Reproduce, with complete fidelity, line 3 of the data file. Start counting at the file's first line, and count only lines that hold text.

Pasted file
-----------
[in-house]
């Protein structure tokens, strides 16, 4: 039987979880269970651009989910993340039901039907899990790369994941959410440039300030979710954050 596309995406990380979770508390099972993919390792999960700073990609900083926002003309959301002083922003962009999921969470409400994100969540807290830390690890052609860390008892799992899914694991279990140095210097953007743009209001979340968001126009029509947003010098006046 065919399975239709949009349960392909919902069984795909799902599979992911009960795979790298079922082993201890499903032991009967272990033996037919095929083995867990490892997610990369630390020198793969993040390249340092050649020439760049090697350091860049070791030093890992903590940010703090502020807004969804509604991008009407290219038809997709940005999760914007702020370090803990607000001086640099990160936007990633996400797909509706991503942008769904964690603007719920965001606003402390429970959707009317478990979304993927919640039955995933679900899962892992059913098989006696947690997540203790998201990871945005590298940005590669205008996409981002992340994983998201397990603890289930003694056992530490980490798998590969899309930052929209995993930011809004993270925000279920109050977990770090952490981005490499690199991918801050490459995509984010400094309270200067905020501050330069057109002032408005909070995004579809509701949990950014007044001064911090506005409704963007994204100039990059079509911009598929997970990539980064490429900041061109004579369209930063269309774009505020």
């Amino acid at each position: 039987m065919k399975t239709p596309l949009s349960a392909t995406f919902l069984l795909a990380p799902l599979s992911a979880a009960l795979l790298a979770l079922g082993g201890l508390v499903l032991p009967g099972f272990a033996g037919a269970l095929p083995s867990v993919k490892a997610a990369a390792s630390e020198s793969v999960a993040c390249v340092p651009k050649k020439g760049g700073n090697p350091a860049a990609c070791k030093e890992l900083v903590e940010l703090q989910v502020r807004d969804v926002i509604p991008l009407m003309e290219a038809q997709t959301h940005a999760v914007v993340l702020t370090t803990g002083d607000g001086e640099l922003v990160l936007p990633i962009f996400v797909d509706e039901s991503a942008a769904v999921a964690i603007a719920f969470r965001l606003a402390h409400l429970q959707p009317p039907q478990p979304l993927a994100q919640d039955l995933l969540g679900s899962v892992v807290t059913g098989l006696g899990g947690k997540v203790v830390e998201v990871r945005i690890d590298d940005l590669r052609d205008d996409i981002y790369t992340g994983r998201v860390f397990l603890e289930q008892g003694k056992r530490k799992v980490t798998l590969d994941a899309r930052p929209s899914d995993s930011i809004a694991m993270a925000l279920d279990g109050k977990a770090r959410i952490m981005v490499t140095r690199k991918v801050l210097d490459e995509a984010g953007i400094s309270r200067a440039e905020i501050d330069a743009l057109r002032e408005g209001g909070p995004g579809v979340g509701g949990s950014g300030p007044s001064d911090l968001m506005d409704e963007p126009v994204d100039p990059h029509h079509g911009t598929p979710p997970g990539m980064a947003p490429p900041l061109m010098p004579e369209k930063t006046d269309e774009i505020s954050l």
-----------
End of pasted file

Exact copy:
């Amino acid at each position: 039987m065919k399975t239709p596309l949009s349960a392909t995406f919902l069984l795909a990380p799902l599979s992911a979880a009960l795979l790298a979770l079922g082993g201890l508390v499903l032991p009967g099972f272990a033996g037919a269970l095929p083995s867990v993919k490892a997610a990369a390792s630390e020198s793969v999960a993040c390249v340092p651009k050649k020439g760049g700073n090697p350091a860049a990609c070791k030093e890992l900083v903590e940010l703090q989910v502020r807004d969804v926002i509604p991008l009407m003309e290219a038809q997709t959301h940005a999760v914007v993340l702020t370090t803990g002083d607000g001086e640099l922003v990160l936007p990633i962009f996400v797909d509706e039901s991503a942008a769904v999921a964690i603007a719920f969470r965001l606003a402390h409400l429970q959707p009317p039907q478990p979304l993927a994100q919640d039955l995933l969540g679900s899962v892992v807290t059913g098989l006696g899990g947690k997540v203790v830390e998201v990871r945005i690890d590298d940005l590669r052609d205008d996409i981002y790369t992340g994983r998201v860390f397990l603890e289930q008892g003694k056992r530490k799992v980490t798998l590969d994941a899309r930052p929209s899914d995993s930011i809004a694991m993270a925000l279920d279990g109050k977990a770090r959410i952490m981005v490499t140095r690199k991918v801050l210097d490459e995509a984010g953007i400094s309270r200067a440039e905020i501050d330069a743009l057109r002032e408005g209001g909070p995004g579809v979340g509701g949990s950014g300030p007044s001064d911090l968001m506005d409704e963007p126009v994204d100039p990059h029509h079509g911009t598929p979710p997970g990539m980064a947003p490429p900041l061109m010098p004579e369209k930063t006046d269309e774009i505020s954050l």